As the seventh anniversary of my fourth bone marrow transplant approaches, I am haunted by the fear that I will not make it, that it is too good to be true, that something will happen in the next 36 days to hijack it.
Last night I dreamt that I was covered in a rash and that when I went to the doctor he said that meant I had relapsed. He took out needles and syringes. It was going to begin all over again. I was going to lose my hair. I had a 70 percent chance of surviving. I tried to look at this in a positive way, but then I thought of PJ and Ann and Dori who didn't make it, and I thought that could also be me.
It doesn't take much to spark a relapse nightmare these days. For example, I have noticed a couple of my fingernails splitting. I wondered why this was happening because my nails have stayed strong through everything. I dreamt that the nail problem was a sign I was relapsing. In reality, I filed the split ones, and they are OK now.
On Dec. 23, Susan Strother Carrier, who used to blog about leukemia, posted on Facebook, "Just received clean bill of health from oncologist during my annual visit. it's been 8 years since my stem cell transplant. Best present ever!"
I congratulated her and then said my anniversary is coming up too (Jan. 31), but that I am still superstitious about saying it will happen for sure. Maybe that is also the journalist in me. You don't write, "The meeting will take place next Sunday." What if it doesn't? You write, "The meeting is expected to take place..."
I expect that my seventh birthday will arrive. After five years, I was officially cured. Still...
A woman who I met at a party said she had ovarian cancer eight years ago and she does not worry about it coming back. I told her my fear of counting my chickens before they are hatched (sometimes a cliche works). She said she is the opposite. "I don't worry about getting hit by a bus," she said.
Maybe it's because I was hit by a bus so many times. Or because I go to Dana-Farber so often that it is hard to put it out of my mind.
It was good to wake up this morning and realize it was only a dream, but still, difficult to shake it off.
This is also known as extracorporeal photopheresis or light therapy. Photopheresis can improve skin, liver and mouth GVHD.
Doctors normally give photopheresis after other treatment hasn’t worked or has stopped working. Photopheresis is a complicated process and it may take up to 6 months before you see any real improvement in symptoms.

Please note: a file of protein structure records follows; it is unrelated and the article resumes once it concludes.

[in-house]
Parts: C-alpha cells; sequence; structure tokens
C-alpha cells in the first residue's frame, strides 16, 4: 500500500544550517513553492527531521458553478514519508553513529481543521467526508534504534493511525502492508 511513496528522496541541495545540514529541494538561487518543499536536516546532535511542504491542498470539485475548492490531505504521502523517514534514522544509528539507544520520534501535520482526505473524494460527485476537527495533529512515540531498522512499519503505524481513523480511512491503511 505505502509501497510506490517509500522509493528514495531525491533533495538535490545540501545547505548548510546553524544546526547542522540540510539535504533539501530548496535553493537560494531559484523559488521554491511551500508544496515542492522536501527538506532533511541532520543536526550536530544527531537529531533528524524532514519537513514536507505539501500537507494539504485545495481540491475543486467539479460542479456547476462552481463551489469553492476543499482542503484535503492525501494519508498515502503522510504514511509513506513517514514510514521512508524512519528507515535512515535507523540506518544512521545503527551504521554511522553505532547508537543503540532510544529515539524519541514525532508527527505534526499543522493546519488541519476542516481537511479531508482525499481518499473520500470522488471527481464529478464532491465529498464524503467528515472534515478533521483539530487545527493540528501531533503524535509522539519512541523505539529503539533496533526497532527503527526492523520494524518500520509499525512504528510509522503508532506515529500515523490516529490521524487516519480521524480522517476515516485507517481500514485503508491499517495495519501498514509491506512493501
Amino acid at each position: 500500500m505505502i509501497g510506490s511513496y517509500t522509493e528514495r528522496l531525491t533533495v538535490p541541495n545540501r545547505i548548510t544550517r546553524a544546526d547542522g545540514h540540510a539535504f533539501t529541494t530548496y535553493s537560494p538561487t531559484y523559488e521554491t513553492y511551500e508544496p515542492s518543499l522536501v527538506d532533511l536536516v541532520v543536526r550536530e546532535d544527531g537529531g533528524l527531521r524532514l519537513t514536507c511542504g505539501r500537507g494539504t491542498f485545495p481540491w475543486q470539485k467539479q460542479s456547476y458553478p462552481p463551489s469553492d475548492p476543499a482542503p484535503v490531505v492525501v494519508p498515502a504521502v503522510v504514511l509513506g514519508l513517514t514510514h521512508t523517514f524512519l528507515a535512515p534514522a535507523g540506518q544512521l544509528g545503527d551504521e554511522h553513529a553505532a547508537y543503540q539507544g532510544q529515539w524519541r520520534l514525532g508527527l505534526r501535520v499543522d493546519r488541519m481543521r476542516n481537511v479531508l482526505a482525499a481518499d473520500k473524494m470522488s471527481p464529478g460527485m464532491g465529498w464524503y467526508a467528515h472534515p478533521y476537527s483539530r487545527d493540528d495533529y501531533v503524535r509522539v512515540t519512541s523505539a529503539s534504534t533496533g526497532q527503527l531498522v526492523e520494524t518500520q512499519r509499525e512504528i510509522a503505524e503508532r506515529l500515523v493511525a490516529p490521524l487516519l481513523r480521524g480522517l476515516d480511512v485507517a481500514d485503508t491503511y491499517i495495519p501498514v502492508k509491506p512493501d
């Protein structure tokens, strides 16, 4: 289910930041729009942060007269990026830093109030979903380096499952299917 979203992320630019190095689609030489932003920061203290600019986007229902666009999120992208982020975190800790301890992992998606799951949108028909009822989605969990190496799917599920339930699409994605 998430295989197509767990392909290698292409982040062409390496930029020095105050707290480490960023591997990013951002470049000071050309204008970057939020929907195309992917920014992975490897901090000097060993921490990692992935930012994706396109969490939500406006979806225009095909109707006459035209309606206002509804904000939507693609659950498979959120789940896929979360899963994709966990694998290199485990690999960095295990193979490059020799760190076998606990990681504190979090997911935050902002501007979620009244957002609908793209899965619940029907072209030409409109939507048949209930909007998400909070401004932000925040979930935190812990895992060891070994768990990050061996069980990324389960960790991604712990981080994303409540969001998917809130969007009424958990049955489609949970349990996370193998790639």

To have the treatment your nurse will connect you to a machine by a drip. Your blood then goes through the machine, which separates off some of your white blood cells. You then have your blood, minus the white blood cells, given back into your vein. The separated white blood cells are treated with a special drug and then exposed to ultraviolet light. This light activates the drug so that it is able to destroy the abnormal white blood cells. After this process your nurse gives back the treated white blood cells into your vein.
Each treatment takes between 3 and 4 hours. Having this procedure does not hurt, but some people may feel a bit weak or dizzy during or after the treatment. After the treatment your skin and eyes may be more sensitive to sunlight for about 24 hours, so you need to protect yourself from the sun and wear sunglasses.
The Kraft Blood Donor Center (where I get the procedure done) is technically at Brigham and Women's Hospital, but I usually say Dana-Farber because I come through that building and it is halfway down the corridor connecting the two. Ellen, the PA, was not happy with all of the outdoor tennis I played this summer, and neither was Dr. Alyea, but I applied a ton of sunscreen, and, even on the hottest days, sometimes wore long sleeves.
In the department of "learning more than I never wanted to know," I learned the the procedure was originally developed to give lymphoma patients radiation only to their blood without having to do it to their whole body, and then some genius researcher realized it works for graft vs. host disease of the skin. If you click on the link, you can read about how GVHD is a common side effect of an allogenic bone marrow transplant (a transplant using a donor's stem cells). It caused areas of my skin the thicken and harden, and my hands to swell, constricting my movement in a way that I did not totally realize until the procedure began to work, meaning the swelling went away and my skin softened, with the net benefit of helping me move better on the tennis court!
I hope to cut back in the near future to every other week. For some four months, I have been going every week, and for the three months before, twice a week. You don't get to ever totally stop because if you don't get the procedure periodically, the problem is likely to return.
During the times when I was dehydrated from diarrhea or from extreme sweating over the summer, my veins flattened out and they had trouble getting the big needle in. A few times I even got fluids before. I am going today and I hope I do OK in light of two factors that might cause some dehydration: the wine that I drank last night at our dinner, and the coffee that I plan to drink today at the tennis tea following the round robin.
I'll have to drink a lot (of water) on the way to Boston. I was going to drive myself straight from Longmeadow, but I decided to only spend a short time at the tea so I can come back and get a ride. Fingers crossed that the ride will be non eventful.